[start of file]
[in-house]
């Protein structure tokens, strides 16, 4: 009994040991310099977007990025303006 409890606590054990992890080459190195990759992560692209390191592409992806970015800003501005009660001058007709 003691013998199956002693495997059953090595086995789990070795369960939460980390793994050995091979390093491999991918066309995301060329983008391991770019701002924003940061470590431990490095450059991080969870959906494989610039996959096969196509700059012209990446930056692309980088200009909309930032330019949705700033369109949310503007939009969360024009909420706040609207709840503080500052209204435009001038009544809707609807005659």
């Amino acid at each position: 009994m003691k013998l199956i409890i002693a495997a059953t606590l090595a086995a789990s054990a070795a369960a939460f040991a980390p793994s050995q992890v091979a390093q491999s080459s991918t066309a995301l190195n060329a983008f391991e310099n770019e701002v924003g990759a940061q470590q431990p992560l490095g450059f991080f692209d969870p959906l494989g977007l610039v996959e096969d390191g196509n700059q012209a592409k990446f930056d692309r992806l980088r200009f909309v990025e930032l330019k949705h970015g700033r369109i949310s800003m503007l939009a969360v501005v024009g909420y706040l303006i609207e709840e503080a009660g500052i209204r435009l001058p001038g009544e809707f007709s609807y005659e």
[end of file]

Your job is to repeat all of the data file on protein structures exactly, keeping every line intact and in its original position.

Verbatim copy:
[in-house]
């Protein structure tokens, strides 16, 4: 009994040991310099977007990025303006 409890606590054990992890080459190195990759992560692209390191592409992806970015800003501005009660001058007709 003691013998199956002693495997059953090595086995789990070795369960939460980390793994050995091979390093491999991918066309995301060329983008391991770019701002924003940061470590431990490095450059991080969870959906494989610039996959096969196509700059012209990446930056692309980088200009909309930032330019949705700033369109949310503007939009969360024009909420706040609207709840503080500052209204435009001038009544809707609807005659």
């Amino acid at each position: 009994m003691k013998l199956i409890i002693a495997a059953t606590l090595a086995a789990s054990a070795a369960a939460f040991a980390p793994s050995q992890v091979a390093q491999s080459s991918t066309a995301l190195n060329a983008f391991e310099n770019e701002v924003g990759a940061q470590q431990p992560l490095g450059f991080f692209d969870p959906l494989g977007l610039v996959e096969d390191g196509n700059q012209a592409k990446f930056d692309r992806l980088r200009f909309v990025e930032l330019k949705h970015g700033r369109i949310s800003m503007l939009a969360v501005v024009g909420y706040l303006i609207e709840e503080a009660g500052i209204r435009l001058p001038g009544e809707f007709s609807y005659e």